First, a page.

In Enchantment, he talks about winning over people to your company, product or service. It's much more than persuasion or influencing. It's about providing a lasting benefit to others that transforms people and relationships. It cements customers to you. And the process is outlined in this book.

A few of the chapters include: How to Achieve Likability, How to Achieve Trust, How to Prepare, How to Launch, How to Overcome Resistance, How to Make Enchantment Endure.

I'm going to highlight pertinent points from a few of the chapters. Kawasaki talks about how to align yourself with others by becoming more likable through smiling, acceptance of others and even dressing in similar ways. He talks about building trust by being transparent and fully human. That means admitting mistakes and acknowledging personal flaws and passions. He suggests giving for giving sake.

He gives examples of products and companies that enchant, such as Virgin America, and Apple Macintosh. What makes them different is that they are deep, well designed, intelligent, complete, empowering and elegant. I personally love design and to me this is what great work is all about. Thinking a product or service through so that it provides the best possible experience.

I love this book because of all the working examples and the tools he gives you to succeed. One important part of the book is about giving to others. He suggests you give with joy, give early, give often and generously and give unexpectedly. This is part of what builds trust and relationships in business. He even gives you ideas of how to use technology in a better way. For

Enchantment by Guy Kawasaki

instance, the six sentence email. Many emails are too long and don't get read. I've even heard of a SIX WORD email. Try it and see what success you have.

Finally he talks about enchanting your employees, your boss and even how to avoid enchantment! Guy Kawasaki covers it all and you'll enjoy his style and information. It's a quick read and it will help you, your business or organization.

To find out more go to: http://www.guykawasaki.com/enchantment/

“Reading furnishes the mind only with materials of knowledge; it is thinking that makes what we read ours.”  -John Locke

Today we're starting a series of book reviews from our owner Sally Poole, and Poplar Bluff Office Manager Rose Anne Huck. We're reviewing books we've found helpful and want to share with you! We're hoping you find this information valuable and that it inspires you in your business. We'll posting one review a month, so keep checking back!

The E-Myth Revisited
Why Most Small Businesses Don't Work and What To Do About It.
By Michael Gerber

Review by Rose Anne Huck

I was fascinated by the title of this book and further interested by the premise. A business consultant has a conversation with a bakery owner who loves to bake but is burned out and wondering if she has made a big mistake starting this business. The author walks us through a conversation where different aspects of the business are examined. He makes recommendations using a systems approach to the business. There is also a directive to establish your business as it will be when you are fully achieved.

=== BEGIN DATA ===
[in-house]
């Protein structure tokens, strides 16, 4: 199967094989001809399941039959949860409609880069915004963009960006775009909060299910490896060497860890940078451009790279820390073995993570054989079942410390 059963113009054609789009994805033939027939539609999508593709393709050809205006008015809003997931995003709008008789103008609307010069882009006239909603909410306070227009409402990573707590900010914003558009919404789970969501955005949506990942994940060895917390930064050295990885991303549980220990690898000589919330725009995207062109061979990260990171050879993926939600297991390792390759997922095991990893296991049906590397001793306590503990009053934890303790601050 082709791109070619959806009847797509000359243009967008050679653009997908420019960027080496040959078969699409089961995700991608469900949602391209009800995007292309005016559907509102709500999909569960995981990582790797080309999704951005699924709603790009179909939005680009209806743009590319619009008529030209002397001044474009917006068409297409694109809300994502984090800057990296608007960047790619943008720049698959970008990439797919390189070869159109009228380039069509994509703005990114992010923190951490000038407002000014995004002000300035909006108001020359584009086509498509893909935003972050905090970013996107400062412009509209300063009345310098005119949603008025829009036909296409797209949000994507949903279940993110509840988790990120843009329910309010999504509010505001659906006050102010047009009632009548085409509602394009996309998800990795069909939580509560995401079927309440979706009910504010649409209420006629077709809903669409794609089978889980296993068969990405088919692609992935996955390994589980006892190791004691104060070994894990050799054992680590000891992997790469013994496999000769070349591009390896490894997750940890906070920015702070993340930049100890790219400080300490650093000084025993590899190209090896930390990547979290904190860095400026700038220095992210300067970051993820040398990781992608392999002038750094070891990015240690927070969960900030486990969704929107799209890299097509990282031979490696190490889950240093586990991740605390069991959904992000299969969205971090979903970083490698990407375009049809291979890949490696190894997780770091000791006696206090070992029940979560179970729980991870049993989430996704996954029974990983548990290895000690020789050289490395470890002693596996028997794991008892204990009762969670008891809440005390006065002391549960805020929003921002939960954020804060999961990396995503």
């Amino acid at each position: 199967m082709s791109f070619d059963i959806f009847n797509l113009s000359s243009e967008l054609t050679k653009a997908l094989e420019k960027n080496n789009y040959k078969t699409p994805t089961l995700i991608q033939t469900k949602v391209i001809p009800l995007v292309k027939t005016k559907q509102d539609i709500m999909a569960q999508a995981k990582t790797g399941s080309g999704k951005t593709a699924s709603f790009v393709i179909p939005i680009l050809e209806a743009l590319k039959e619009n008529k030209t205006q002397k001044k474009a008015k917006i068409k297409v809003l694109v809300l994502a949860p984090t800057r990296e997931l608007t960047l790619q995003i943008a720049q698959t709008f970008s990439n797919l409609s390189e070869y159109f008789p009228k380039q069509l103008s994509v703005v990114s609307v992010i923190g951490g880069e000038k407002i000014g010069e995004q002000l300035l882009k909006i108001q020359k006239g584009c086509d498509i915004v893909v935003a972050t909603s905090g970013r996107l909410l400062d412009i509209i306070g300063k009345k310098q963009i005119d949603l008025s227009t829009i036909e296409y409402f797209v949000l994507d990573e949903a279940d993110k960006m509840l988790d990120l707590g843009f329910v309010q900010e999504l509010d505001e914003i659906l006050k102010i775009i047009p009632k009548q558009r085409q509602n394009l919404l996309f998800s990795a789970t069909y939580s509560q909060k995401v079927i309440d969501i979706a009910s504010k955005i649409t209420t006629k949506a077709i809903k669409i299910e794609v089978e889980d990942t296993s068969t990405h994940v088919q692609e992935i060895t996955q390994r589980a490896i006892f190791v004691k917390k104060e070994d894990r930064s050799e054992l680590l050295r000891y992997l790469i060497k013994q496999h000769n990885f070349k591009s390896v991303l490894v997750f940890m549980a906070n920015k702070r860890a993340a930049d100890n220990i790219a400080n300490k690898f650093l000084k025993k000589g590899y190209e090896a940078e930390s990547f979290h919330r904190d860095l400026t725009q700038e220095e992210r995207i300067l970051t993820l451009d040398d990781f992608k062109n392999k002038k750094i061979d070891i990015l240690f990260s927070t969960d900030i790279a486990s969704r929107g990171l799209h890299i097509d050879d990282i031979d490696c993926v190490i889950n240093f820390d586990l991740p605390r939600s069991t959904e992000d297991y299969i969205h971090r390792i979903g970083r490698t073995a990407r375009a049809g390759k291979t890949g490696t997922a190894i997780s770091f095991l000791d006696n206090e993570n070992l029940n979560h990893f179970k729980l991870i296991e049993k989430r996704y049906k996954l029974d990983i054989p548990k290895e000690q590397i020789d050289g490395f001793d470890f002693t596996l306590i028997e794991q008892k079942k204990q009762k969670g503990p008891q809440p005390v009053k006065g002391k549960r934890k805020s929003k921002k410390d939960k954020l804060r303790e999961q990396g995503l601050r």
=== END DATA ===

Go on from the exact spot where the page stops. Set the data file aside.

Our author also makes a compelling case for a franchise approach to business development where everyday tasks are dissected for their best practices then duplicated across the whole business.

An examination of the core values of the business owner and the mission of the business yield some exciting options for giving back to the community.

Cleverly, there are references to the author’s website, where business consulting services are a click away, sprinkled throughout the book.

One concept I found particularly interesting was the description of having  a job versus owning a business. Gerber tells us there are three personality types necessary to build a business: The Entrepreneur, the Manager and the Technician. The Entrepreneur is the innovator, the person with vision who lives in the future and thrives on change. The Manager sees problems where the Entrepreneur sees opportunity. The Manager builds a house and lives in it forever. The Entrepreneur builds a house and is ready to start planning the next one. The Technician is the doer. As long as the Technician is working, he is happy, but only with one thing at a time. The Technician isn’t interested in ideas; he’s interested in “how to do it”. The Entrepreneur is always creating new and interesting things for the Technician to do.

All three of these profiles are part of each of us. If they were equally balanced, we’d be described as incredibly competent. But that balance is rare. Usually these points of view battle it out in our minds.

Businesses go through three stages of development: Infancy, Adolescence and Maturity. In Infancy, the Technician is in charge getting the work done, reveling in the freedom of owning a business. When you are successful and new customers come and the orders grow, eventually, you must move to the next stage of development where you must hire help. When that happens, often the owner is frantically trying to keep up with orders and business management. They may delegate by abdication meaning they neglect to give proper instruction and establish standards. Quality can suffer and so does the business.

This is the point where many businesses fail. What must happen is that the owner must build the business so that they can create jobs for others, not so much for themselves. If what you want to do is actually work, by all means get a job. Don’t start a business.

To move to Maturity, a business must be more than the person who owns it. It must operate well regardless of whether the owner is there. Quality must remain high. The loyalty of customers must depend not on one person but on the quality of services and products. And the owner must be free to dream, to wonder, to envision a bigger future for the company.

All in all, this book is a really good examination of some business principles and concepts which have helped me see the big picture in new ways. Some of the descriptions hit me between the eyes as errors in my own understanding of the “how” of business growth and management.

Find out more about the book here: http://www.michaelegerbercompanies.com/resources/products/the-e-myth-revisited/